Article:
Over the last decade or so, zombies have been all the range in horror. In fact, zombies have been something of a rare crossover sensation. But there are signs that even the zombie can suffer from some rigor mortis. The Walking Dead, for instance, has continued to bleed audiences in its most recent season. Though 2018 has seen a couple of inventive zombie outings, one gets the impression there isn’t much left to do with the concept. Case in point, IFC Midnight’s zombie-‘lost-in-the-woods’ hybrid, Feral.
Six recent medical school grads head off into the woods for a weekend camping trip. But on their first night, one member of the group wanders off alone. A ‘feral’ human-like creature brutally rips him apart. Another member of the group is seriously injured. When a man named Talbot arrives and offers the group shelter, safety and rescue feel like they’re close at hand. But Tablot is hiding a secret and there’s something stalking through the woods. No one is safe once an ‘infection’ quickly spreads through the survivors.
Familiarity Breeds Contempt
Stop me if you’re heard this one. A group of young adults head off into the woods, get lost, and confront some unspeakable horror. Feral’s creators have clearly watched Cabin Fever, Cabin in the Woods, The Evil Dead, and just about every camping-themed 80’s horror movie. Unfortunately, Feral offers absolutely nothing new to the premise. Given that we’re several years removed from Cabin in the Woods’ complete subversion of the premise, Feral feels all the more guilty for its lack of inventiveness.
Given that we’re several years removed from Cabin in the Woods’ complete subversion of the premise, Feral feels all the more guilty for its lack of inventiveness.
The inclusion of zombies, or ‘feral humanoids’, doesn’t really help. Over the last decade or so, horror fans have seen countless zombie movies. Many of these movies have cleverly fiddled with the concept to offer fans something fresh. Just this year, we’ve seen movies like Cargo and The Cured adopt the zombie to tell wholly unique stories. But you can forget about any subtext in Feral. The movie doesn’t have much to say about anything, which would be fine if it was exciting or, you know, kind of scary.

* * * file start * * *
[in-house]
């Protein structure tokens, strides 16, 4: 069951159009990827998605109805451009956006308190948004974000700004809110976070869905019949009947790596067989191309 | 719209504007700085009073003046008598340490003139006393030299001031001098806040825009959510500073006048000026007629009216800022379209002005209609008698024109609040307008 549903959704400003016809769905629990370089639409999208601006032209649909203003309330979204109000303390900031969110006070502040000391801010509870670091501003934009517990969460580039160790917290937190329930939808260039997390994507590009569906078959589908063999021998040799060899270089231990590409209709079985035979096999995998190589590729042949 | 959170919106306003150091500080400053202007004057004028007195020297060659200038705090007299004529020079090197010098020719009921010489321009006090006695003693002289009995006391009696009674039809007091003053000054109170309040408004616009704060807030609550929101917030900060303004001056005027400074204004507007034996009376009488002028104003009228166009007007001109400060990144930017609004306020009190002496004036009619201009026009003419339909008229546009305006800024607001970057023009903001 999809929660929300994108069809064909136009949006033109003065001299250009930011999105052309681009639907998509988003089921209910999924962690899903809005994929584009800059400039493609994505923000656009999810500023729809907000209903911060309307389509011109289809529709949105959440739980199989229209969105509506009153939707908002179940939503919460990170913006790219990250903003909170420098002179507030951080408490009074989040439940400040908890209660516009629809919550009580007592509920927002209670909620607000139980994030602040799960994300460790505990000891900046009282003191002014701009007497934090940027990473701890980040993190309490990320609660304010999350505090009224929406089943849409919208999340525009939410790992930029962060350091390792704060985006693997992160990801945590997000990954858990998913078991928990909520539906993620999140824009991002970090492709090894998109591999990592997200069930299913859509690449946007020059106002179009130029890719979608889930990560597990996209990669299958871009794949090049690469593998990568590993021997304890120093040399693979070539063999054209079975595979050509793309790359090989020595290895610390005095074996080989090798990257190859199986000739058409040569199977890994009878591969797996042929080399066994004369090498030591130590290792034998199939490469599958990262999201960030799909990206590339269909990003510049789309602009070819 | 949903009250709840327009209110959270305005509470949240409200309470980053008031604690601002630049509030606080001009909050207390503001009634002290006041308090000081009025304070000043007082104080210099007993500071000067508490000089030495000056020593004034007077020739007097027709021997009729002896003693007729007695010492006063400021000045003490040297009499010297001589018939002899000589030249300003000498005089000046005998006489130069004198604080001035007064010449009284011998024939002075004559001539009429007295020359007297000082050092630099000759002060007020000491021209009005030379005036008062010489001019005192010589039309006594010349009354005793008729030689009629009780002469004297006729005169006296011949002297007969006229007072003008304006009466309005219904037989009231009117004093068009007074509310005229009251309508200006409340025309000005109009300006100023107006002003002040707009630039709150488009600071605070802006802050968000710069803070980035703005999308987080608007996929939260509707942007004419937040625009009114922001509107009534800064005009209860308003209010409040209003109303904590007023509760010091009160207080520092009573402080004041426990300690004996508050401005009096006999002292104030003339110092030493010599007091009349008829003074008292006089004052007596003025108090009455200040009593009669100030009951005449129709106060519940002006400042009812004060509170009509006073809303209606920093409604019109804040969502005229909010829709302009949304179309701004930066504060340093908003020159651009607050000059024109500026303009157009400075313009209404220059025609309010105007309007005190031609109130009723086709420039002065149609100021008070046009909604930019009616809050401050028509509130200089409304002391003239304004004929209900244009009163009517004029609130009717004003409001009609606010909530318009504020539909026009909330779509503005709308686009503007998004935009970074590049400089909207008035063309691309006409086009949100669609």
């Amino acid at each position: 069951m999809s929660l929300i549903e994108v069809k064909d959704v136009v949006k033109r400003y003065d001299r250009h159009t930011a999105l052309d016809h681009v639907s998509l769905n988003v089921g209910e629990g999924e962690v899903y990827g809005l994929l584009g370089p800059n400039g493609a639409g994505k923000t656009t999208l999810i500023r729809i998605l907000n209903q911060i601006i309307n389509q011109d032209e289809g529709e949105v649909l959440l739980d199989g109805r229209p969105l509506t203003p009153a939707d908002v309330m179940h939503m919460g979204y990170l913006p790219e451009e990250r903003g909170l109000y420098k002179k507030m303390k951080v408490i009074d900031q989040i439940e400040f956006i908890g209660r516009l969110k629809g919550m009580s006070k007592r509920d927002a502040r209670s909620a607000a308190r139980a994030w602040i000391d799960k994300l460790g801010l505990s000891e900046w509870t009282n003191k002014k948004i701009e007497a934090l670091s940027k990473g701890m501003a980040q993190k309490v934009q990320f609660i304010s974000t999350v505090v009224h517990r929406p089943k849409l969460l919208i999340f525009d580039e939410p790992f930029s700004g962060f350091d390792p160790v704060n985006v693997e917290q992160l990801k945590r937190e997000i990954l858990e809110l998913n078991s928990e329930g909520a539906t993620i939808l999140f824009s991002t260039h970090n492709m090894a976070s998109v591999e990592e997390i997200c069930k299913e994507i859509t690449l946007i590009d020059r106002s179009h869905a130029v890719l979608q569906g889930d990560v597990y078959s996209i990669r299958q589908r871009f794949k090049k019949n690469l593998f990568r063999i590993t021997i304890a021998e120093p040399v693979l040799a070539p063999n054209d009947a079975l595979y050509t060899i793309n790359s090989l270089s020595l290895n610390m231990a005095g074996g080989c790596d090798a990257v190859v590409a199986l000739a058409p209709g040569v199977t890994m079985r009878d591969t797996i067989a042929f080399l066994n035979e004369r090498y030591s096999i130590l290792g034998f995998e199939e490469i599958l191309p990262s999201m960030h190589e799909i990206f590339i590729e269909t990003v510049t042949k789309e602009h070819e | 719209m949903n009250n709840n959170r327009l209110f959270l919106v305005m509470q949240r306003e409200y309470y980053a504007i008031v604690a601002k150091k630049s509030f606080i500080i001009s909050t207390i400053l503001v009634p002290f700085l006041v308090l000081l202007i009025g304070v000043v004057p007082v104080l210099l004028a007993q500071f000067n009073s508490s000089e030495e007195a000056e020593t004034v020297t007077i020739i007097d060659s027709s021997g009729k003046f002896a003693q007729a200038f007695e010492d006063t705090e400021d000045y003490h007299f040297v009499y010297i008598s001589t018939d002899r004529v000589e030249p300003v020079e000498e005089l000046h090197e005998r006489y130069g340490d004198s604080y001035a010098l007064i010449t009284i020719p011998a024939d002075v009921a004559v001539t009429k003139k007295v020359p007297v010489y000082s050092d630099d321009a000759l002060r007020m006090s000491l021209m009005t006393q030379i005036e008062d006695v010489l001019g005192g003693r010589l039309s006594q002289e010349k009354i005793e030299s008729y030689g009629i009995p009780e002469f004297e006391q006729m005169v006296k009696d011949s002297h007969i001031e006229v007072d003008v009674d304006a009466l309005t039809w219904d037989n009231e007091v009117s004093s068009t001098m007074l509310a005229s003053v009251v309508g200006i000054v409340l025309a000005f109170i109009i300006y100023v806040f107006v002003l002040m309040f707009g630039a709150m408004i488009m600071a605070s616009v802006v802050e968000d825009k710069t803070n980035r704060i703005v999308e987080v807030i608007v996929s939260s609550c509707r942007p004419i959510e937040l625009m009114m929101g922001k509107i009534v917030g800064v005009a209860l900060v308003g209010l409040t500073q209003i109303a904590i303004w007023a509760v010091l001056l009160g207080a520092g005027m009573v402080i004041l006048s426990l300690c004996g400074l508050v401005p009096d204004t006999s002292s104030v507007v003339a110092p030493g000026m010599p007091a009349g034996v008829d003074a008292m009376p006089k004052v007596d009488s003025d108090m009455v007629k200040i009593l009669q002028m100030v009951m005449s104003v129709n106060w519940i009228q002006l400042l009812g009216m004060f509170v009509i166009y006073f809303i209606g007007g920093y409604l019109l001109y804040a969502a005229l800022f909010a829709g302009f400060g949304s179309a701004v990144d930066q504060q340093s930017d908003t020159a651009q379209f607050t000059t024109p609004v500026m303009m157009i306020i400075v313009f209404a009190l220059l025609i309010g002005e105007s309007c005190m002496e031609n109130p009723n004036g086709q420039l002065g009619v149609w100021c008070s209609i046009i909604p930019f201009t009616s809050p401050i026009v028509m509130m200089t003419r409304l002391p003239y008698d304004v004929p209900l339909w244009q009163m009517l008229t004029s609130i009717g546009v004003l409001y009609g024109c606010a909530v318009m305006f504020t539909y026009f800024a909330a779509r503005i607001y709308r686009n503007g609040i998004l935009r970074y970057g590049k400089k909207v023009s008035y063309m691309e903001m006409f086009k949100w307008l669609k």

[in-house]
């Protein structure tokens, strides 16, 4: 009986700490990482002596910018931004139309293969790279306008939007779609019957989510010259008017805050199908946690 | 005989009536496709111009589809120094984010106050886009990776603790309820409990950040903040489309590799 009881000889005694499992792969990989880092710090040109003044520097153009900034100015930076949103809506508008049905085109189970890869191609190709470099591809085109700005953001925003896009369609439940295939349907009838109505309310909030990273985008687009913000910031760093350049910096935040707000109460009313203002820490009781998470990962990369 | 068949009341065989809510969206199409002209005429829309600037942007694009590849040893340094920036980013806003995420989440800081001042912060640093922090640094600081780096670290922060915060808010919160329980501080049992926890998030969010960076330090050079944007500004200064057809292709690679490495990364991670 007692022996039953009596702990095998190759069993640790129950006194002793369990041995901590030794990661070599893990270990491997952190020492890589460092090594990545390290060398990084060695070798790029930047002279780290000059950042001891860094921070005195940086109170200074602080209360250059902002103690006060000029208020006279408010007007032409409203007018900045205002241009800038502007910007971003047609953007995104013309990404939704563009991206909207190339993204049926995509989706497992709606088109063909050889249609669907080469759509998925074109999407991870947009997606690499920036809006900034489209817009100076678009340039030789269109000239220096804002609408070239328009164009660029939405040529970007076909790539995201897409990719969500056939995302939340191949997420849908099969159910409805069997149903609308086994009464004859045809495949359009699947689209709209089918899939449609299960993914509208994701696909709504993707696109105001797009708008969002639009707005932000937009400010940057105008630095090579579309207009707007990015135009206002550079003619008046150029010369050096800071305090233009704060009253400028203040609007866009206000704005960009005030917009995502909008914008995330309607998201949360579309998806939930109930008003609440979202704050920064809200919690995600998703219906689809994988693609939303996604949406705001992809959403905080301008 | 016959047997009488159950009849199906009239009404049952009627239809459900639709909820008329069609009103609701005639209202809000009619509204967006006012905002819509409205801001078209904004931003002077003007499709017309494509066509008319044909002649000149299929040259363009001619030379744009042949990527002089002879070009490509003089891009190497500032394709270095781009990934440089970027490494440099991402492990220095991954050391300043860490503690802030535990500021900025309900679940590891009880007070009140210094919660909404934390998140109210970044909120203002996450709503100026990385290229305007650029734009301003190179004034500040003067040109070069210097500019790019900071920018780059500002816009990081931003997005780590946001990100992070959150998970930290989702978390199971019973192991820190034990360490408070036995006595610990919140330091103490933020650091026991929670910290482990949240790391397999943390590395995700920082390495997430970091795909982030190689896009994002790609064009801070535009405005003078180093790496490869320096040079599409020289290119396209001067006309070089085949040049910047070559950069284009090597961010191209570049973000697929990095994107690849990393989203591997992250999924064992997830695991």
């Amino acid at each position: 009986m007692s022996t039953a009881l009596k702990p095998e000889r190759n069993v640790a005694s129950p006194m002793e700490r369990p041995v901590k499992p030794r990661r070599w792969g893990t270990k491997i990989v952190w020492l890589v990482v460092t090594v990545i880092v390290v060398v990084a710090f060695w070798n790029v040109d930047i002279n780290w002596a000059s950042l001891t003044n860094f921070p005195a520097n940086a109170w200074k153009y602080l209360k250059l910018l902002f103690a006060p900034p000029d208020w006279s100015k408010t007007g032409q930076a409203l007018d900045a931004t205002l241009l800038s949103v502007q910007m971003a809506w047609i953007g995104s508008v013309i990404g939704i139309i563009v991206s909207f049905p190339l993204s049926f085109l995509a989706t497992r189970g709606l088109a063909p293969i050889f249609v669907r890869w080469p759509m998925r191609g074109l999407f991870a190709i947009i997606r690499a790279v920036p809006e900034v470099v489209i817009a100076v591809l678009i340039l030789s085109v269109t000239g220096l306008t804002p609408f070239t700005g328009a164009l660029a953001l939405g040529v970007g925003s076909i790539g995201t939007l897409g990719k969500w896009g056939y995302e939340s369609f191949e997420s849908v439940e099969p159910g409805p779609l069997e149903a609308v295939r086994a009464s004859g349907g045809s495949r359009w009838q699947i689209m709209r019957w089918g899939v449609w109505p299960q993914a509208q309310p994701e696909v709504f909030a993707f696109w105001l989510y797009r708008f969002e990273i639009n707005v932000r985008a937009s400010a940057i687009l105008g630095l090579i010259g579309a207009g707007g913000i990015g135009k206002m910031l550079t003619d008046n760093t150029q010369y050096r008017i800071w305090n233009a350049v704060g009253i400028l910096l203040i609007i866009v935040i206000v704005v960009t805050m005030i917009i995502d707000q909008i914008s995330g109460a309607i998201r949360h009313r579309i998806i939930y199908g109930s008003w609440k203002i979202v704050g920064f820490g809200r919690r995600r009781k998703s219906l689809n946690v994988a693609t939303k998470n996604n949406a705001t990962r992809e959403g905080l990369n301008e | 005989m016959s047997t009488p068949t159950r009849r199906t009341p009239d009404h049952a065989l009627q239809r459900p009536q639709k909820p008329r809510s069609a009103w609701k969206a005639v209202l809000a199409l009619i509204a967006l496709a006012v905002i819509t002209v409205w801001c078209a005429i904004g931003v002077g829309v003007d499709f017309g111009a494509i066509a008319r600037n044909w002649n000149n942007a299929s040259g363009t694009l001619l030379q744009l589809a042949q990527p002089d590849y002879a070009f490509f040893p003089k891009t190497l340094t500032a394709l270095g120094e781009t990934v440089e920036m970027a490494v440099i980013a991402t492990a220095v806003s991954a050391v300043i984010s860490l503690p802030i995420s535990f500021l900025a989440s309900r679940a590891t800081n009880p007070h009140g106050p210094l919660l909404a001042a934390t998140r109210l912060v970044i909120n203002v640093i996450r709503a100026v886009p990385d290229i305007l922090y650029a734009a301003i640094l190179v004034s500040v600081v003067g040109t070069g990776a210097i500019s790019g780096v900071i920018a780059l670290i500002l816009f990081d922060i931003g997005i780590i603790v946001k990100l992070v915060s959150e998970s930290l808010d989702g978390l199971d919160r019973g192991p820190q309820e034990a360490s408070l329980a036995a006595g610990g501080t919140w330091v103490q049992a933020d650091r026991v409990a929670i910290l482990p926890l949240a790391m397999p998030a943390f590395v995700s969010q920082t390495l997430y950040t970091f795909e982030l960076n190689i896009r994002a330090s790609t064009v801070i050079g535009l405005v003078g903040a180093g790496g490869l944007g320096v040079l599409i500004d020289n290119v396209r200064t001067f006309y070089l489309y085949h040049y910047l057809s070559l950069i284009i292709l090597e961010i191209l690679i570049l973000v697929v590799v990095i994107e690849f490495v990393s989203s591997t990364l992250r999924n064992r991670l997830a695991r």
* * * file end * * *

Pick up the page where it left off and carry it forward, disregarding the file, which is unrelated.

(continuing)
Feral Shuffles Through Its Story Like an Old-School Zombie
Feral’s ‘zombies’ may move fast, but its pacing is strictly old-school zombie. In fact, Feral’s most grievous sin is being kind of boring. Some of this can be chalked up to the story’s unmistakable familiarity. But director Mark Young’s ‘stop and go’ pacing is a guilty party. For most of its runtime, Feral is more ‘stop’ than ‘go’ with frequent gaps in the action and horror. This isn’t a case of an old-fashioned ‘slow-burn’ approach. In spite of a rousing start, Young fails to build much momentum. As a result, the stronger horror elements feel like disconnected bits rather than part of mounting tension.
Feral is Technically Competent in Most Regards
Keep in mind, Feral isn’t a terrible movie. It’s a technically competent movie in just about every regard. Feral looks and sounds good. Similarly, the performances are universally good, if not unremarkable. Rob Zombie favourites, Scout Taylor-Compton and Lew Temple anchor much of the movie. Sadly, the always reliable Lew Temple is under-utilized. Taylor-Compton gives a much better performance than what she delivered in Zombie’s Halloween movies. Though she’s the most interesting character on screen, she’s given little interesting with which to work. No one else stands out through no fault of their own. Adam Frazier and Mark Young’s screenplay doesn’t flesh out any of its characters beyond one-note stereotypes.
Feral is Serviceable But Lacks Bite
Feral is a completely unremarkable movie that may be serviceable if you have low expectations. Derivative and dull, Feral offers a few fun splatter moments, particularly towards the end, that may make it an adequate time-waster. The special effects certainly deliver the good. But the movie makes a good case that it may be time for the zombie to shuffle back to the grave. Personally, I’d like to see werewolves make a comeback.
THE PROFESSOR’S FINAL GRADE: C